Family Reunion at Jackson Hole

You can title your conference whatever you want, but the actual content will depend on the speaker list.  The convenors of the Jackson Hole Economic Symposium apparently hoped to generate discussion about “Designing Resilient Monetary Policy Frameworks for the Future“.  Having read all the papers, I can report that only one of them really engages the conference title.  Everyone else

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From Keynes to Lucas, and Beyond

A History of Macroeconomics, by Michel De Vroey.  Cambridge University Press, 2016. De Vroey’s book reads like a travelogue recounting his life journey as a macroeconomist, and his considered response to key texts he encountered along the way.  Always thoughtful and penetrating, he stimulates this reader to reflect anew on how we got to where we are today, and what

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“Great and mighty things which thou knowest not” [?]

In his recent paper, “A Lost Century in Economics:  Three Theories of banking and the conclusive evidence”, Richard Werner argues that the old “credit creation theory” of money is true (empirically “accurate”), while both the newer “fractional reserve theory” and the presently dominant “debt intermediation theory” are false.  For him, this matters mainly because the false theories are guiding current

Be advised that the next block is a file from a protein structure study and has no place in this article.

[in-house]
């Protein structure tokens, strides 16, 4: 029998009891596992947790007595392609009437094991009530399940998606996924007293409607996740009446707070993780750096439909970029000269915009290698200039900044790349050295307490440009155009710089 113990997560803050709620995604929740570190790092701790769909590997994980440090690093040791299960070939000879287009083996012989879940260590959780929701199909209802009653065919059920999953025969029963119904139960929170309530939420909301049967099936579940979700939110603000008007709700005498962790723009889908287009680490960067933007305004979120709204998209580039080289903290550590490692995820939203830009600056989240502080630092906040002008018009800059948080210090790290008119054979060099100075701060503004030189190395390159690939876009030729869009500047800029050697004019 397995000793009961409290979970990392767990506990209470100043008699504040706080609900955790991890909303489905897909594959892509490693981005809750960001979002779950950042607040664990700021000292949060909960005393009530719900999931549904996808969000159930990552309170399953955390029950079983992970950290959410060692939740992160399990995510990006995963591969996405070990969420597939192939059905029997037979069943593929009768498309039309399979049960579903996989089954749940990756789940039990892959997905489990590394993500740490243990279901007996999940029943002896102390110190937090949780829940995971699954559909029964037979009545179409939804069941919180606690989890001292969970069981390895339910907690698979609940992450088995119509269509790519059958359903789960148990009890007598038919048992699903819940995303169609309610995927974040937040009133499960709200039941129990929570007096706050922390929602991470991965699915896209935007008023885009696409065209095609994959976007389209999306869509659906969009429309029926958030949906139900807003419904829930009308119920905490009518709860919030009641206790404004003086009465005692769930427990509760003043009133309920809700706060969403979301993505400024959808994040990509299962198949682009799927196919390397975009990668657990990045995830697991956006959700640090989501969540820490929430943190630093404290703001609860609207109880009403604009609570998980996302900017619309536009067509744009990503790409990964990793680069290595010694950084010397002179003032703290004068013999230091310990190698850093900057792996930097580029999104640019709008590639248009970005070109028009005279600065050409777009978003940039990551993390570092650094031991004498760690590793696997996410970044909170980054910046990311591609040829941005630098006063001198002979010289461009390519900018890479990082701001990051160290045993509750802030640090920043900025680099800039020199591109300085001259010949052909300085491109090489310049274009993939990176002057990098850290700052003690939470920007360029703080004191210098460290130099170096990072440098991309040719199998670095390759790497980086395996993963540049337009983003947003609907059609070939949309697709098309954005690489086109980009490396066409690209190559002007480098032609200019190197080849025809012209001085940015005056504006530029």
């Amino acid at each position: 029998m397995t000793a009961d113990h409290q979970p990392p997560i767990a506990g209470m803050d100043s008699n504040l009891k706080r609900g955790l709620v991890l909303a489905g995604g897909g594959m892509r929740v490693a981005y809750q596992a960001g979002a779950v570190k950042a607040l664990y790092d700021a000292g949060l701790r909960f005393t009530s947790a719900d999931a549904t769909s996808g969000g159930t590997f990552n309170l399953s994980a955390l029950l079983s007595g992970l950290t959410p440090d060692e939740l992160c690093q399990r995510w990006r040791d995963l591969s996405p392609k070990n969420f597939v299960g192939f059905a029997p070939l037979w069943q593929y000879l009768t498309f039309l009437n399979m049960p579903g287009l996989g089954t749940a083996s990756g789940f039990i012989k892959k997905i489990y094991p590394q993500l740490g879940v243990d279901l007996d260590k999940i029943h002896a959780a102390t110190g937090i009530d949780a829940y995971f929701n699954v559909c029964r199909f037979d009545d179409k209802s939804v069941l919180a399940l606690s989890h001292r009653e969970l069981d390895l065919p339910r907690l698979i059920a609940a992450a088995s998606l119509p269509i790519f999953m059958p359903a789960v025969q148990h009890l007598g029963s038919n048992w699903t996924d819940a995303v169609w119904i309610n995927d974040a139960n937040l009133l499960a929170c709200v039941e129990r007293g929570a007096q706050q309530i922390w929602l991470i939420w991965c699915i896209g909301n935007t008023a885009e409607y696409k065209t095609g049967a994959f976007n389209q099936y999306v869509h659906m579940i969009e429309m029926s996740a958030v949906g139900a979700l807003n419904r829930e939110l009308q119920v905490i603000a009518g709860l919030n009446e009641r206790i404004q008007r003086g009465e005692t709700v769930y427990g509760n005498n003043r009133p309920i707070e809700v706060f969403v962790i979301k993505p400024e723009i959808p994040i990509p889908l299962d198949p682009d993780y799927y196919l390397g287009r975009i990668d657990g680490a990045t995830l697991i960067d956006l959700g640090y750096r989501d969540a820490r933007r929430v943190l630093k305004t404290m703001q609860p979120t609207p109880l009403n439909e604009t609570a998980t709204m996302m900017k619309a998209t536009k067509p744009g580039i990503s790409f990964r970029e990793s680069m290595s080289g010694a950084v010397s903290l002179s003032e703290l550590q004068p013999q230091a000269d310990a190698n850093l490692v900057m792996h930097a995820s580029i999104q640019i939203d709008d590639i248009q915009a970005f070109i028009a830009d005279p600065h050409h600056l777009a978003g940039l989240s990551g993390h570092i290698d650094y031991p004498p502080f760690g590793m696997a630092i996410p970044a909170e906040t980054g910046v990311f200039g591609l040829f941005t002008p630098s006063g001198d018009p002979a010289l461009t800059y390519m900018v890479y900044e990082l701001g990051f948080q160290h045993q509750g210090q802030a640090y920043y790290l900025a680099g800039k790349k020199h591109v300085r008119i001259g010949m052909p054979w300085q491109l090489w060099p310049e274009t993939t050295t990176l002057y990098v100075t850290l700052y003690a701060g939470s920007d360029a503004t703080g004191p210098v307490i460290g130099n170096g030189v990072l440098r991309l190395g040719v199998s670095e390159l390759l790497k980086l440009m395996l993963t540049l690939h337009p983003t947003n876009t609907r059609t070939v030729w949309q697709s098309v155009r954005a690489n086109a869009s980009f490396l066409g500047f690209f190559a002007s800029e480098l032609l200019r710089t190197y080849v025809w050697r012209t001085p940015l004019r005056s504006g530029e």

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Turbulent Exit?

In a followup from their much-discussed (by me here) May memo, Pozsar and Sweeney predict “A Turbulent Exit” when the Fed begins to raise rates.  FT Alphaville and Bloomberg both appreciate the importance of the memo, but focus attention on the exchange rate dimension, and so miss the main point.  Let’s walk through the argument more slowly, so as to

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Exit strategy, Part One: ZIRP

The Fed has announced plans to raise rates in the imminent future, but the market does not believe it.  Why not?  Conventional wisdom appears to be that the Fed will chicken out, just as it did during the so-called Taper Tantrum.  The Fed has signaled its appreciation that “liftoff” will involve increased volatility, and has stated its resolve this time

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